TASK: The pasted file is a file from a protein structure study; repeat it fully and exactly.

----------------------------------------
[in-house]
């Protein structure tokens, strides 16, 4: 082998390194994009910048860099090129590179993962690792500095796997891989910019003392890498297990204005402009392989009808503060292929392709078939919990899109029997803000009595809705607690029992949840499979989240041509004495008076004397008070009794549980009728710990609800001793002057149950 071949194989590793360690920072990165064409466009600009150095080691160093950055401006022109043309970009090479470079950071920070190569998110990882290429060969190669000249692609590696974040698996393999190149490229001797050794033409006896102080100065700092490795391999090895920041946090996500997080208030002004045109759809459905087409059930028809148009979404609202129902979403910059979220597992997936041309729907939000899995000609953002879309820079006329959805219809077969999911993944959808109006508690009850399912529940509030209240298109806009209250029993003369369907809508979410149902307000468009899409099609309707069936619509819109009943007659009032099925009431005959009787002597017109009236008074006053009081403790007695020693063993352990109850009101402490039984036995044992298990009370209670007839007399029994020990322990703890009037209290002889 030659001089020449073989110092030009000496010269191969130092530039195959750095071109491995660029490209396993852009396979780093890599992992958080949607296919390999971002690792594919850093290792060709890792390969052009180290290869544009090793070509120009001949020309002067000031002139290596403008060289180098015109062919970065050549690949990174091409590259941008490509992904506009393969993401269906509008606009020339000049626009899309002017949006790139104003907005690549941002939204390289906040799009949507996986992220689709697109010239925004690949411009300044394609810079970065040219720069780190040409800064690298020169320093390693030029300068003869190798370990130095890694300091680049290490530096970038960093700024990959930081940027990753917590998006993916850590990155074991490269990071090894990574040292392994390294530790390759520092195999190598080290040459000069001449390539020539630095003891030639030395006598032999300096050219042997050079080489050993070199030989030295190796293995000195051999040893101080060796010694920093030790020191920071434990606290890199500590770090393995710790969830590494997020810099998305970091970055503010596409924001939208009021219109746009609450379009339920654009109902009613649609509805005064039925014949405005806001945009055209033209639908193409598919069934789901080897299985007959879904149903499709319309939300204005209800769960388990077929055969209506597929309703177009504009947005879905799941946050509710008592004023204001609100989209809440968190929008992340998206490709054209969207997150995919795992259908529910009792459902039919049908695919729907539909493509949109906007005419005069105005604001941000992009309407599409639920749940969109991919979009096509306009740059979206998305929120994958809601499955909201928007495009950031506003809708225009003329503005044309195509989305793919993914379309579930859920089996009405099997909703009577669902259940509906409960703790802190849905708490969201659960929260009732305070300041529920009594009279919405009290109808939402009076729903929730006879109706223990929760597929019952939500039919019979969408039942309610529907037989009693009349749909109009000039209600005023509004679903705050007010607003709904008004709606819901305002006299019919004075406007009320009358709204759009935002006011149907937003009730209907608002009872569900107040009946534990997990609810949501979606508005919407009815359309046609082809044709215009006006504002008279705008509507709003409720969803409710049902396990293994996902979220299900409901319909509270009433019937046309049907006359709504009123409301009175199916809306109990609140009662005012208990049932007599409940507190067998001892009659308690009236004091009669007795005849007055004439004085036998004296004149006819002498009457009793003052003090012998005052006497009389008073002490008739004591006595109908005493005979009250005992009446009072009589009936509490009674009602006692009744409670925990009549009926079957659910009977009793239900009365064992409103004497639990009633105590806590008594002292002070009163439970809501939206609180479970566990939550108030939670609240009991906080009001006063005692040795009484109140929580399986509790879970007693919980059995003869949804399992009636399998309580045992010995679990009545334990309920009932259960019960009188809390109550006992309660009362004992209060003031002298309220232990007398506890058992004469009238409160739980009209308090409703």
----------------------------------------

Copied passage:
[in-house]
């Protein structure tokens, strides 16, 4: 082998390194994009910048860099090129590179993962690792500095796997891989910019003392890498297990204005402009392989009808503060292929392709078939919990899109029997803000009595809705607690029992949840499979989240041509004495008076004397008070009794549980009728710990609800001793002057149950 071949194989590793360690920072990165064409466009600009150095080691160093950055401006022109043309970009090479470079950071920070190569998110990882290429060969190669000249692609590696974040698996393999190149490229001797050794033409006896102080100065700092490795391999090895920041946090996500997080208030002004045109759809459905087409059930028809148009979404609202129902979403910059979220597992997936041309729907939000899995000609953002879309820079006329959805219809077969999911993944959808109006508690009850399912529940509030209240298109806009209250029993003369369907809508979410149902307000468009899409099609309707069936619509819109009943007659009032099925009431005959009787002597017109009236008074006053009081403790007695020693063993352990109850009101402490039984036995044992298990009370209670007839007399029994020990322990703890009037209290002889 030659001089020449073989110092030009000496010269191969130092530039195959750095071109491995660029490209396993852009396979780093890599992992958080949607296919390999971002690792594919850093290792060709890792390969052009180290290869544009090793070509120009001949020309002067000031002139290596403008060289180098015109062919970065050549690949990174091409590259941008490509992904506009393969993401269906509008606009020339000049626009899309002017949006790139104003907005690549941002939204390289906040799009949507996986992220689709697109010239925004690949411009300044394609810079970065040219720069780190040409800064690298020169320093390693030029300068003869190798370990130095890694300091680049290490530096970038960093700024990959930081940027990753917590998006993916850590990155074991490269990071090894990574040292392994390294530790390759520092195999190598080290040459000069001449390539020539630095003891030639030395006598032999300096050219042997050079080489050993070199030989030295190796293995000195051999040893101080060796010694920093030790020191920071434990606290890199500590770090393995710790969830590494997020810099998305970091970055503010596409924001939208009021219109746009609450379009339920654009109902009613649609509805005064039925014949405005806001945009055209033209639908193409598919069934789901080897299985007959879904149903499709319309939300204005209800769960388990077929055969209506597929309703177009504009947005879905799941946050509710008592004023204001609100989209809440968190929008992340998206490709054209969207997150995919795992259908529910009792459902039919049908695919729907539909493509949109906007005419005069105005604001941000992009309407599409639920749940969109991919979009096509306009740059979206998305929120994958809601499955909201928007495009950031506003809708225009003329503005044309195509989305793919993914379309579930859920089996009405099997909703009577669902259940509906409960703790802190849905708490969201659960929260009732305070300041529920009594009279919405009290109808939402009076729903929730006879109706223990929760597929019952939500039919019979969408039942309610529907037989009693009349749909109009000039209600005023509004679903705050007010607003709904008004709606819901305002006299019919004075406007009320009358709204759009935002006011149907937003009730209907608002009872569900107040009946534990997990609810949501979606508005919407009815359309046609082809044709215009006006504002008279705008509507709003409720969803409710049902396990293994996902979220299900409901319909509270009433019937046309049907006359709504009123409301009175199916809306109990609140009662005012208990049932007599409940507190067998001892009659308690009236004091009669007795005849007055004439004085036998004296004149006819002498009457009793003052003090012998005052006497009389008073002490008739004591006595109908005493005979009250005992009446009072009589009936509490009674009602006692009744409670925990009549009926079957659910009977009793239900009365064992409103004497639990009633105590806590008594002292002070009163439970809501939206609180479970566990939550108030939670609240009991906080009001006063005692040795009484109140929580399986509790879970007693919980059995003869949804399992009636399998309580045992010995679990009545334990309920009932259960019960009188809390109550006992309660009362004992209060003031002298309220232990007398506890058992004469009238409160739980009209308090409703």